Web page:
In last week’s gospel reading and this one, a picture of a beleaguered Jesus emerges: he can’t go anywhere without being mobbed. The crowds hunt him down; they even demand to know when he got where he is, as if they have the right to see his itinerary. Everyone has heard about the miraculous food—“Five Thousand Fed From Five Loaves!”—and everyone wants more. Maybe that’s why there are two very similar stories of bread multiplication in the New Testament—maybe we want more too.

Find the important man and attach yourself to him, and you’ll be all right. In the people’s memory, Moses is the go-to man: the intimacy with God Israel enjoys has been an institution for centuries, and they are proud of that intimacy. If it was good enough for Moses, it’s good enough for them. We too make statues of our important figures and impute to them powers they did not possess in life. Jesus points this out: it wasn’t Moses who gave the people’s forebears manna in the wilderness. God did that.

It was not Moses. It wasn’t the church or the tradition. Not, Jesus seems to be saying, even he himself. It is not the medium of the experience that we seek; it is the experience of God itself. The living, breathing experience of God—as real as the physical feeling of food in the stomach. Maybe you had the experience of the living God yesterday. But don’t imagine that you will have the same experience today. Today is a new day. Let it be new.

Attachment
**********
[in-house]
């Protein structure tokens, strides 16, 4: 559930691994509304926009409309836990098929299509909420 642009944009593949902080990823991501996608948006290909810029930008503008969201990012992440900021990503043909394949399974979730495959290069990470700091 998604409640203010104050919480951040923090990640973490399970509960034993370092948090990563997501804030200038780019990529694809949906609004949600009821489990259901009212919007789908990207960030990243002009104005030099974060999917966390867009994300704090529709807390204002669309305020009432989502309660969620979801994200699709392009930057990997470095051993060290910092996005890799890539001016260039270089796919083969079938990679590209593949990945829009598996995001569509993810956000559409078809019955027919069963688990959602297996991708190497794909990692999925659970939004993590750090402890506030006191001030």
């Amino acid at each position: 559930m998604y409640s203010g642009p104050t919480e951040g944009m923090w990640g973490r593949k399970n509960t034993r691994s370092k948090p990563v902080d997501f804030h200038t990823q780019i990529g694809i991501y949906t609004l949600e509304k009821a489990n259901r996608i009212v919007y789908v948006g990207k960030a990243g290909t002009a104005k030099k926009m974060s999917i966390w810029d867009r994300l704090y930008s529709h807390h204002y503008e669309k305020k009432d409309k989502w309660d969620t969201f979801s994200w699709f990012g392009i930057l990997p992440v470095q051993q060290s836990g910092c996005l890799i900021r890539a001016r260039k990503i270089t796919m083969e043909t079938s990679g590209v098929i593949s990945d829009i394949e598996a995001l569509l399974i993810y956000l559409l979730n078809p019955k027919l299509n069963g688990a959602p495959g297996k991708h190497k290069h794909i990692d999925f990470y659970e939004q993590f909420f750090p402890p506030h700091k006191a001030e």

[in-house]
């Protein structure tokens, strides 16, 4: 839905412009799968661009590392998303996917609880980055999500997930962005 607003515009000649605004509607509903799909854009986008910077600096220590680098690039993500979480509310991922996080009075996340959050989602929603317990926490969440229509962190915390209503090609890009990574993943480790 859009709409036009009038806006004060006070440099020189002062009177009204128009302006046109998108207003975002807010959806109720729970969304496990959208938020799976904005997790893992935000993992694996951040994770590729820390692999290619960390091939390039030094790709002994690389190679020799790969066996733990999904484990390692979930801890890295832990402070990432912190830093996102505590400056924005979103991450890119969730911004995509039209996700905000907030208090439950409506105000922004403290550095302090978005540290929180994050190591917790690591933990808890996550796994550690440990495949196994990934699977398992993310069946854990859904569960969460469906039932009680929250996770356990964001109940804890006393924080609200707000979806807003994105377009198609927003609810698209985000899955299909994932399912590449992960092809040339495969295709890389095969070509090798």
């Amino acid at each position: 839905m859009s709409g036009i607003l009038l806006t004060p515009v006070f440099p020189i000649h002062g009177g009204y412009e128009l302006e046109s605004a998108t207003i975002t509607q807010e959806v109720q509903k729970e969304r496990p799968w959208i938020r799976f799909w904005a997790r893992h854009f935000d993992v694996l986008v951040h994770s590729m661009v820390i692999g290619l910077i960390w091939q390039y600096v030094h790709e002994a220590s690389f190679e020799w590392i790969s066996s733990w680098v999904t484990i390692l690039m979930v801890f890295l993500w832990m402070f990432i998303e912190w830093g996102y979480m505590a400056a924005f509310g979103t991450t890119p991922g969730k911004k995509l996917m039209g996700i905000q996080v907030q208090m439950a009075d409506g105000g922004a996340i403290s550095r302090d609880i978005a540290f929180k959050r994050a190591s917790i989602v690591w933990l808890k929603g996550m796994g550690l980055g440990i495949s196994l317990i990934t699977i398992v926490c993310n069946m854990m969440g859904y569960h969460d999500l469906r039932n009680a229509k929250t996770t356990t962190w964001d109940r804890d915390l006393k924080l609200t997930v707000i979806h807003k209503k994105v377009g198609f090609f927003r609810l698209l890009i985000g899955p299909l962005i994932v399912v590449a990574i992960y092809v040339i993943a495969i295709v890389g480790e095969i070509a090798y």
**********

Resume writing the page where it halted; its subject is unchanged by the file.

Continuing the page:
Oh, how we hate this! We do some wonderful thing in church, and so resolve to do it again. So next year, we have the Second Annual Wonderful Thing. Now it’s a tradition, so we have a Third Annual Wonderful Thing, and a fourth. Soon there is a standing Wonderful Thing Committee, with its own budget line. We couldn’t stop it if we tried.

Not everything needs to be repeated, or even can be. Yes, there is a hunger for tradition in us that militates against the new. But faith looks forward.

Food perishes. The Hebrews of the Exodus couldn’t hold onto their manna for a rainy day—they had to eat it all on the day they found it, or it would rot. Use the gifts of God you receive today. Go out on a limb and use them up, and expect to be sustained again tomorrow, perhaps in a completely different way. Maybe all this emphasis on bread this summer is just that—a recognition of its dailyness, our daily need of it. You don’t bake all the bread you’re going to need for the year on the same day; you bake every couple of days, just a few loaves at a time. You don’t have one experience of God to last you for a lifetime; you enter into the relationship with God every day, again and again.

There are lots of different kinds of bread.


Feather-light No-knead Dinner Rolls

2 cups boiling water
1/2 cup butter
1/3 cup sugar
2 teaspoons salt
1/2 cup cold milk
2 (.25 ounce) packages active dry yeast
5 1/2 cups all-purpose flour
2 eggs

Melt butter in hot water. Add sugar and salt and stir. Add cold milk and yeast. Stir to dissolve yeast. Add 3 cups flour and mix. Add eggs and 2 1/2 - 3 cups more flour. Mix, cover and let rise until dough doubles in size. Punch down and let rise 30 more minutes or until doubled.

Make walnut-sized balls of dough. Place about 2 inches apart in well-buttered 9 x 13” pan or two 8” round cake pans. Bake in a preheated oven for 20-25 minute at 400 degrees F. Brush top of rolls with butter while hot. Serve right away. Good cold, too; just good in a different way.

Barbara Cawthorne Crafton

Barbara Cawthorne Crafton is an Episcopal priest and retreat leader. She founded The Geranium Farm, an online institute for the promotion of spiritual growth.

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